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Fleetwood Enterprises Inc. reported positive cash flow during its fiscal year 2002 despite big net losses due to a sizable drop in the value of its manufactured home assets.
And continuing losses at Fleetwood’s travel trailer and fifth-wheel operations wiped out profits earned at its motorhome segment, although the loss incurred by Fleetwood’s RV Group was much smaller than was the case a year-earlier.
The Riverside, Calif.-based company reported a net loss of $40.5 million for its fourth fiscal quarter, which ended April 28, and a net loss of $161.9 million for its fiscal year 2002, which also ended on April 28.
During the fourth quarter of its fiscal year 2001, Fleetwood posted a net loss of $44.5 million and it recorded a net loss of $284 million during its full fiscal year 2001.
Fleetwood’s fiscal year 2002 net loss included $80.6 million in non-cash charges while its fiscal 2001 net loss included $200.7 million in non-cash charges.
The New York Stock Exchange-listed company’s fiscal year 2002 cash flow from operations was a positive $34.5 million, almost triple its positive cash flow of $11.8 million during its fiscal year 2001.
While Fleetwood does not see a “meaningful recovery” in the manufactured housing industry until “well into calendar year 2003,” its RV Group experienced “significantly improved results” during fiscal year 2002, according to David Engelman, interim president and CEO.
Fleetwood’s total RV sales revenue increased 28% during the February-through-April period to $371.4 million primarily due to improved motorhome sales. Its motorhome sales surged 46% higher to $227 million, and its folding camper sales climbed 16% higher to $34 million.
Meanwhile, its travel trailer and fifth-wheel sales revenue increased a modest 5% to $110 million, but continued losses in the travel trailer and fifth-wheel segment more than offset the profits from motorhomes. Consequently, Fleetwood’s RV Group reported an operating loss of $400,000 for the February-through-April period.
But during the February-through-April portion of 2001, Fleetwood’s RV Group lost a total of $29.9 million from operations.
During its full fiscal year 2002, sales revenue at Fleetwood’s RV Group increased by less than 1% to $1.21 billion. But its motorhome revenue was up 12% to $717 million, while its travel trailer and fifth-wheel sales declined 16% to $378 million. Folding camper sales increased 1% to $118 million.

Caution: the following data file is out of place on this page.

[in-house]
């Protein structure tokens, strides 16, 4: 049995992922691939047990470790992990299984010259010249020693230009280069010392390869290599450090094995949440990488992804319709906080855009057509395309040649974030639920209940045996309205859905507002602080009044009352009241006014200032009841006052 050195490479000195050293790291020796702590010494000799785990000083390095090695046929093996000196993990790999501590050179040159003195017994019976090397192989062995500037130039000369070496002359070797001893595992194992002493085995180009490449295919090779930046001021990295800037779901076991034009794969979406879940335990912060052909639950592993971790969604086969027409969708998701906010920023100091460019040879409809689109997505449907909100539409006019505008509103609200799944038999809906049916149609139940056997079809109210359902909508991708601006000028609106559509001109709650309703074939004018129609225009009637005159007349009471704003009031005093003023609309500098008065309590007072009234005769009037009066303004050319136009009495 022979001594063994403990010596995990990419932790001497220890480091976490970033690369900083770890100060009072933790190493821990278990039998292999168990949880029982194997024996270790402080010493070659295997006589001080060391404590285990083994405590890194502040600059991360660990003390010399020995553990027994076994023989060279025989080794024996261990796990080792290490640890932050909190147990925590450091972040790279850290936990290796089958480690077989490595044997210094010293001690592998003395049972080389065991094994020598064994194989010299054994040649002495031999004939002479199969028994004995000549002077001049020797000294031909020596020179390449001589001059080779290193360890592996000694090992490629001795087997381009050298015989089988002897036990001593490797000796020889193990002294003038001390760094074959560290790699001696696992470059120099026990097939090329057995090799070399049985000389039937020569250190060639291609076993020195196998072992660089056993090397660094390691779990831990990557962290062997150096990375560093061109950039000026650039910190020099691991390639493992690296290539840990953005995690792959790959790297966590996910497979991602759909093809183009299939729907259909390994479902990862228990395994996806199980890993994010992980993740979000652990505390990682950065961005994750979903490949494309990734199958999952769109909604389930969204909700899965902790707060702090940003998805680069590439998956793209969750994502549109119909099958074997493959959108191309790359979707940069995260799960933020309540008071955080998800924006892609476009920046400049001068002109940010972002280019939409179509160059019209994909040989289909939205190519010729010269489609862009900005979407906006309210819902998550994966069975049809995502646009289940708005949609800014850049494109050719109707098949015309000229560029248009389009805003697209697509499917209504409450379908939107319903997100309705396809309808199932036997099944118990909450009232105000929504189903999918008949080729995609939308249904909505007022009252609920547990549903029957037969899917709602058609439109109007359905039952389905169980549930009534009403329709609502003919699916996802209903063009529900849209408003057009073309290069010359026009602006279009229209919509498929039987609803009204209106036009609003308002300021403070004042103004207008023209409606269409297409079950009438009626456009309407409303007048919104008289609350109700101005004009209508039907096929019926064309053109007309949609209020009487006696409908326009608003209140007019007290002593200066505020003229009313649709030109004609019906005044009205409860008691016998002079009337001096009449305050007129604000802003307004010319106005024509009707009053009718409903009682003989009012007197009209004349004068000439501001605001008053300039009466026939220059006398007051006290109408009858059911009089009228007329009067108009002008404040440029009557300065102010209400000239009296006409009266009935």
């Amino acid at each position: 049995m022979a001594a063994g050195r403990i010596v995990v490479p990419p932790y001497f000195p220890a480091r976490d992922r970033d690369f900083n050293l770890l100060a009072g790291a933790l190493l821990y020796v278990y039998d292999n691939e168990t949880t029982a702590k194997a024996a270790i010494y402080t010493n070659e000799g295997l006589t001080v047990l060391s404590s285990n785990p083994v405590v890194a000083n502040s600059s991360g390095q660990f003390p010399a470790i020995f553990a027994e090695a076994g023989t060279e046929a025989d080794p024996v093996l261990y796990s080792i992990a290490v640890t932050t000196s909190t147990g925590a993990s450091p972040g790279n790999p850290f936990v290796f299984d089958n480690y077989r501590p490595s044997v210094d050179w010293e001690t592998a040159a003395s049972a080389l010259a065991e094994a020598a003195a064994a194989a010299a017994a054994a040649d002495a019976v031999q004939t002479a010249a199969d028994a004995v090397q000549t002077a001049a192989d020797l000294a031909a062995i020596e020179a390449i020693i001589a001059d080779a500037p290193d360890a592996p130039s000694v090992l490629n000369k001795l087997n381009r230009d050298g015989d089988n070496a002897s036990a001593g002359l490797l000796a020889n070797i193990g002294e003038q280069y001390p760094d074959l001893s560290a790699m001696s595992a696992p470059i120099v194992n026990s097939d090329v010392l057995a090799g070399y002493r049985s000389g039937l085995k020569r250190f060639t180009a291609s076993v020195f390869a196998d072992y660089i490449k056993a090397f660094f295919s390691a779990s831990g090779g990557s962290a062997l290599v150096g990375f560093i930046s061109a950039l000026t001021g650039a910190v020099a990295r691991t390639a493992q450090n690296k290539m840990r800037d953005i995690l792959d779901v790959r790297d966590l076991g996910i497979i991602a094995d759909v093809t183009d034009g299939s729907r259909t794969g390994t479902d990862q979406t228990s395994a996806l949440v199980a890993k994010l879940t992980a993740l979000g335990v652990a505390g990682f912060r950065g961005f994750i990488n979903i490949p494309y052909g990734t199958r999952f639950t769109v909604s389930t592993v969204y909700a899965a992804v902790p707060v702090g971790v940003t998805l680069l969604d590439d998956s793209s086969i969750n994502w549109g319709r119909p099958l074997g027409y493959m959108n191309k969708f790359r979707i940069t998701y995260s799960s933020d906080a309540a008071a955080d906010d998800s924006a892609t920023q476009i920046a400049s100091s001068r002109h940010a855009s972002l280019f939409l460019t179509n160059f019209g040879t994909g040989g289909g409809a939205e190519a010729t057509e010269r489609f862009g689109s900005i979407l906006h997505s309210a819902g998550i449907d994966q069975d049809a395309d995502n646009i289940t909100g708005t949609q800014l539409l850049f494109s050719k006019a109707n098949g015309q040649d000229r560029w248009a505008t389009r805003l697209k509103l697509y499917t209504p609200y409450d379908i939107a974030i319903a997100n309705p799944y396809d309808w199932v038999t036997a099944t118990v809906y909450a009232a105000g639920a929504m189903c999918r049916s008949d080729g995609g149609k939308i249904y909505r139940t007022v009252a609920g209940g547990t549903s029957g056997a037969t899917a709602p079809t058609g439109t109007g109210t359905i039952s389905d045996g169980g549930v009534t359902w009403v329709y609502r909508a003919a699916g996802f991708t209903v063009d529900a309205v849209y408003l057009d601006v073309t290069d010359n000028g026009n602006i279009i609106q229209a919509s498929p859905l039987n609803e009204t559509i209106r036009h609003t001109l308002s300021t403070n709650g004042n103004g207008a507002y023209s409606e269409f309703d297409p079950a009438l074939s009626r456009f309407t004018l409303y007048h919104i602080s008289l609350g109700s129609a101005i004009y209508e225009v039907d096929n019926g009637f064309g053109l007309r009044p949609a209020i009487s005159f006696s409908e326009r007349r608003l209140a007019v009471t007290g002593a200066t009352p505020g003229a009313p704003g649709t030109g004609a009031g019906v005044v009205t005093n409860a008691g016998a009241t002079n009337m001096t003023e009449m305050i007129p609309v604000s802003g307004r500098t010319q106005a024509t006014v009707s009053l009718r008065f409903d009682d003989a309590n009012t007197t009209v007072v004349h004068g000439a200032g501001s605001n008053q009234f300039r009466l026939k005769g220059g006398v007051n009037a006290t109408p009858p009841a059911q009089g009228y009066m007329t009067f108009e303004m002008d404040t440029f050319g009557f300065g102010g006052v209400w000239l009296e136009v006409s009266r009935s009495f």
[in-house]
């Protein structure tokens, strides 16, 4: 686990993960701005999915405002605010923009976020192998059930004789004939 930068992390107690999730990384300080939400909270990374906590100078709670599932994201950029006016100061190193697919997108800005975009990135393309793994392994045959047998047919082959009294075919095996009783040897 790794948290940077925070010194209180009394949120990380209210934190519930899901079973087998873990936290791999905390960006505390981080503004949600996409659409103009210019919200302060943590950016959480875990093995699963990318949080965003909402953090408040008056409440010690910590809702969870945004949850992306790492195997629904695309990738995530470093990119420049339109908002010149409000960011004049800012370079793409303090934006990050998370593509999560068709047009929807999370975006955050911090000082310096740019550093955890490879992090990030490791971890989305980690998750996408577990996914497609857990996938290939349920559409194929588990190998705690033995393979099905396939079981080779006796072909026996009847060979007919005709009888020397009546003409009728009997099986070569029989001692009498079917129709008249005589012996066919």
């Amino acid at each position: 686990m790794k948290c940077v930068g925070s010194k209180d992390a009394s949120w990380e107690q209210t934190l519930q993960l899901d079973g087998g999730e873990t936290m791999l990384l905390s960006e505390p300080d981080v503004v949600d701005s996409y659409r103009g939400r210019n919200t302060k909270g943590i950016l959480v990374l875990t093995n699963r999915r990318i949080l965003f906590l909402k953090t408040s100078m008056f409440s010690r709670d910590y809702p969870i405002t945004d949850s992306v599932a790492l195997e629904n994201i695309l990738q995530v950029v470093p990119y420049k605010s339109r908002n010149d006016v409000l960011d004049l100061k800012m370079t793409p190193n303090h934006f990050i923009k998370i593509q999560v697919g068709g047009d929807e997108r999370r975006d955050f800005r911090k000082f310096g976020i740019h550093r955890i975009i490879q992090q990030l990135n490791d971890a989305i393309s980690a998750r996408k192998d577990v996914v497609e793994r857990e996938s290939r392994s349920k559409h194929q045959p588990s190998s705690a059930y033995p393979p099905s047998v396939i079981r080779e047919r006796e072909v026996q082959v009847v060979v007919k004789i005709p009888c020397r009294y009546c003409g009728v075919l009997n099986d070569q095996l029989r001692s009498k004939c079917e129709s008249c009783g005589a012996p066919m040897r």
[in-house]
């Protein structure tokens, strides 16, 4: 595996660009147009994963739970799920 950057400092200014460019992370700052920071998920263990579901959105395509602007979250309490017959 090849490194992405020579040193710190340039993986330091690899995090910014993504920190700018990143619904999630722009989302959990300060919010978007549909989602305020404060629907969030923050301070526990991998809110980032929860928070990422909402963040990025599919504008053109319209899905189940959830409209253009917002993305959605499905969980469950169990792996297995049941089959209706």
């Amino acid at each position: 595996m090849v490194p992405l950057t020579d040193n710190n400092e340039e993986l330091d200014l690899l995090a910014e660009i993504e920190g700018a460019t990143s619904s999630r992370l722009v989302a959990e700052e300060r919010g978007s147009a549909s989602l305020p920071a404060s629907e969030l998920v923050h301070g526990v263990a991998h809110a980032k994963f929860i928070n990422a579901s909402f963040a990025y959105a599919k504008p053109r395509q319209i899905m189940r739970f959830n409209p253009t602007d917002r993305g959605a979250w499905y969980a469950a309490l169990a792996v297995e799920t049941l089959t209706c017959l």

“The fact that we were cash flow positive for the year demonstrates the magnitude and effectiveness of the cost-cutting adjustments we made in our operations, although we still face operating challenges and, of course, the non-cash charges decimated our results,” Engelman said. “We expect cash flow from operations to continue to be positive over the upcoming year as well.
“The new and refreshed products in our RV lineup have produced improved revenues and financial results, and we are similarly optimistic about the impact of several exciting introductions scheduled to be released over the next few months,” Engelman continued.
During the first quarter of this calendar year, Fleetwood was the retail market share leader in Class A motorhomes, with a 21.3% market share, Engelman said, citing Statistical Surveys Inc. data. Also, four Fleetwood Class A brands — Bounder, Southwind, Discovery and Pace Arrow — were among the Top 10 brands in terms of retail market share, during the first three months of this year, he said.
Fleetwood also signed “an agreement with its lenders to revise the covenants on its credit facility” which will provide the company with “adequate liquidity for at least the next 12 months,” Engelman reported.
However, although Fleetwood believes it will report “improved results” for the first quarter of its fiscal year 2003, which it end at the end of this month, “management does not foresee achieving profitability in the quarter.”